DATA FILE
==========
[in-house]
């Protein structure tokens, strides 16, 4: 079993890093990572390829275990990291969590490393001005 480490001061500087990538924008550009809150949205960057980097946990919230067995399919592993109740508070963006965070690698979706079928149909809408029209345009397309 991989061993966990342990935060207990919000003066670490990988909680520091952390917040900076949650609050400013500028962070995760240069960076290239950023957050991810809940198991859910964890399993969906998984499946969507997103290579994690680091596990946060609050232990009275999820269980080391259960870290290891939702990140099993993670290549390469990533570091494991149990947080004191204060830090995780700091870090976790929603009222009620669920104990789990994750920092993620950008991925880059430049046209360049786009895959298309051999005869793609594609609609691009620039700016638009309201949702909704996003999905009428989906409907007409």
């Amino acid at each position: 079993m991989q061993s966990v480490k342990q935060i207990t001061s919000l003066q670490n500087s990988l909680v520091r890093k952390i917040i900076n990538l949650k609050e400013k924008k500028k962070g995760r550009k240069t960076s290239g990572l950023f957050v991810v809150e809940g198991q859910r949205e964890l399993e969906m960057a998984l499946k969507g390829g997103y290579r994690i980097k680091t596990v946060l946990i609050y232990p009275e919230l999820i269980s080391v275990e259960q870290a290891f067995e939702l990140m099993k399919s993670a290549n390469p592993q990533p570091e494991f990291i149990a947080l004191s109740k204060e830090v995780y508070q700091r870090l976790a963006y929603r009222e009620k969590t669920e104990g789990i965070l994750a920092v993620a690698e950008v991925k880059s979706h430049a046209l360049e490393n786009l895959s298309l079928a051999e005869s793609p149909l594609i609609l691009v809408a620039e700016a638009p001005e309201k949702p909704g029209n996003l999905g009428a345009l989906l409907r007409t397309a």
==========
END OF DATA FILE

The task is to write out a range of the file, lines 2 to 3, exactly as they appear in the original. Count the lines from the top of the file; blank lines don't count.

């Protein structure tokens, strides 16, 4: 079993890093990572390829275990990291969590490393001005 480490001061500087990538924008550009809150949205960057980097946990919230067995399919592993109740508070963006965070690698979706079928149909809408029209345009397309 991989061993966990342990935060207990919000003066670490990988909680520091952390917040900076949650609050400013500028962070995760240069960076290239950023957050991810809940198991859910964890399993969906998984499946969507997103290579994690680091596990946060609050232990009275999820269980080391259960870290290891939702990140099993993670290549390469990533570091494991149990947080004191204060830090995780700091870090976790929603009222009620669920104990789990994750920092993620950008991925880059430049046209360049786009895959298309051999005869793609594609609609691009620039700016638009309201949702909704996003999905009428989906409907007409």
């Amino acid at each position: 079993m991989q061993s966990v480490k342990q935060i207990t001061s919000l003066q670490n500087s990988l909680v520091r890093k952390i917040i900076n990538l949650k609050e400013k924008k500028k962070g995760r550009k240069t960076s290239g990572l950023f957050v991810v809150e809940g198991q859910r949205e964890l399993e969906m960057a998984l499946k969507g390829g997103y290579r994690i980097k680091t596990v946060l946990i609050y232990p009275e919230l999820i269980s080391v275990e259960q870290a290891f067995e939702l990140m099993k399919s993670a290549n390469p592993q990533p570091e494991f990291i149990a947080l004191s109740k204060e830090v995780y508070q700091r870090l976790a963006y929603r009222e009620k969590t669920e104990g789990i965070l994750a920092v993620a690698e950008v991925k880059s979706h430049a046209l360049e490393n786009l895959s298309l079928a051999e005869s793609p149909l594609i609609l691009v809408a620039e700016a638009p001005e309201k949702p909704g029209n996003l999905g009428a345009l989906l409907r007409t397309a």